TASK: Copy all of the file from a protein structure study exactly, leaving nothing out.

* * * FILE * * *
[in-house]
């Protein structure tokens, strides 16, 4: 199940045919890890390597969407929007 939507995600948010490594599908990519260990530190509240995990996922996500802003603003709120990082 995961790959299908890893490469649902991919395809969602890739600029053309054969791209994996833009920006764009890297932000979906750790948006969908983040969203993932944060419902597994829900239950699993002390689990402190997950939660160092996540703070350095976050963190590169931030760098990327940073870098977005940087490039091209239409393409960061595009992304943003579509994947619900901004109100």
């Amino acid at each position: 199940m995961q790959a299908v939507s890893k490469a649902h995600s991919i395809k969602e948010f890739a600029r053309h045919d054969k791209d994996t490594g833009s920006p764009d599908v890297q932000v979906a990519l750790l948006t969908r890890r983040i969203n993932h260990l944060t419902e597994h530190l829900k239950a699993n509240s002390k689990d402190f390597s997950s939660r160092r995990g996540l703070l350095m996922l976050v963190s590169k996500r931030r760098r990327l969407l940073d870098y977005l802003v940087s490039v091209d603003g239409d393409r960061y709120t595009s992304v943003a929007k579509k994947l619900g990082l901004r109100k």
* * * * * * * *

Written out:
[in-house]
């Protein structure tokens, strides 16, 4: 199940045919890890390597969407929007 939507995600948010490594599908990519260990530190509240995990996922996500802003603003709120990082 995961790959299908890893490469649902991919395809969602890739600029053309054969791209994996833009920006764009890297932000979906750790948006969908983040969203993932944060419902597994829900239950699993002390689990402190997950939660160092996540703070350095976050963190590169931030760098990327940073870098977005940087490039091209239409393409960061595009992304943003579509994947619900901004109100």
């Amino acid at each position: 199940m995961q790959a299908v939507s890893k490469a649902h995600s991919i395809k969602e948010f890739a600029r053309h045919d054969k791209d994996t490594g833009s920006p764009d599908v890297q932000v979906a990519l750790l948006t969908r890890r983040i969203n993932h260990l944060t419902e597994h530190l829900k239950a699993n509240s002390k689990d402190f390597s997950s939660r160092r995990g996540l703070l350095m996922l976050v963190s590169k996500r931030r760098r990327l969407l940073d870098y977005l802003v940087s490039v091209d603003g239409d393409r960061y709120t595009s992304v943003a929007k579509k994947l619900g990082l901004r109100k």